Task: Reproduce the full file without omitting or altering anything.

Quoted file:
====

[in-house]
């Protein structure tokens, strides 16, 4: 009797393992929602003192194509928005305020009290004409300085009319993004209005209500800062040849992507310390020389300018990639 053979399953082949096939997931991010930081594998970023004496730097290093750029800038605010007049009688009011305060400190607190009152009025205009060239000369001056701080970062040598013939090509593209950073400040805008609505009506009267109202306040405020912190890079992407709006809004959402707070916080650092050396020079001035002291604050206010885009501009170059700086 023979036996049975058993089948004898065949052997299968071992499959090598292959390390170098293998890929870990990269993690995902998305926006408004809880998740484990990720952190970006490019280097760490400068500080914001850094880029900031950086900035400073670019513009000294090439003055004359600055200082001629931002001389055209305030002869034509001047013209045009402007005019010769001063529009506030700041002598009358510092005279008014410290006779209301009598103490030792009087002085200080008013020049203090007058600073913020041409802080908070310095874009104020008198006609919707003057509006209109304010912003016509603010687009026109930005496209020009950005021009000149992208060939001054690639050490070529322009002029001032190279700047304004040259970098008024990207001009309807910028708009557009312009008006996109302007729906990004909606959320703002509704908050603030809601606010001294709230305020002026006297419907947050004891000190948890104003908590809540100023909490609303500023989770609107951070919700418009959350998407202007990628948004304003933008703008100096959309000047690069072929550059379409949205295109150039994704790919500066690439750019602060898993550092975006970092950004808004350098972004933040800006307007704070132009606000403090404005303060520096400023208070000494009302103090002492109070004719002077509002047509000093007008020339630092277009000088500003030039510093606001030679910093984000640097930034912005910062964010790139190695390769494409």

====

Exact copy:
[in-house]
């Protein structure tokens, strides 16, 4: 009797393992929602003192194509928005305020009290004409300085009319993004209005209500800062040849992507310390020389300018990639 053979399953082949096939997931991010930081594998970023004496730097290093750029800038605010007049009688009011305060400190607190009152009025205009060239000369001056701080970062040598013939090509593209950073400040805008609505009506009267109202306040405020912190890079992407709006809004959402707070916080650092050396020079001035002291604050206010885009501009170059700086 023979036996049975058993089948004898065949052997299968071992499959090598292959390390170098293998890929870990990269993690995902998305926006408004809880998740484990990720952190970006490019280097760490400068500080914001850094880029900031950086900035400073670019513009000294090439003055004359600055200082001629931002001389055209305030002869034509001047013209045009402007005019010769001063529009506030700041002598009358510092005279008014410290006779209301009598103490030792009087002085200080008013020049203090007058600073913020041409802080908070310095874009104020008198006609919707003057509006209109304010912003016509603010687009026109930005496209020009950005021009000149992208060939001054690639050490070529322009002029001032190279700047304004040259970098008024990207001009309807910028708009557009312009008006996109302007729906990004909606959320703002509704908050603030809601606010001294709230305020002026006297419907947050004891000190948890104003908590809540100023909490609303500023989770609107951070919700418009959350998407202007990628948004304003933008703008100096959309000047690069072929550059379409949205295109150039994704790919500066690439750019602060898993550092975006970092950004808004350098972004933040800006307007704070132009606000403090404005303060520096400023208070000494009302103090002492109070004719002077509002047509000093007008020339630092277009000088500003030039510093606001030679910093984000640097930034912005910062964010790139190695390769494409």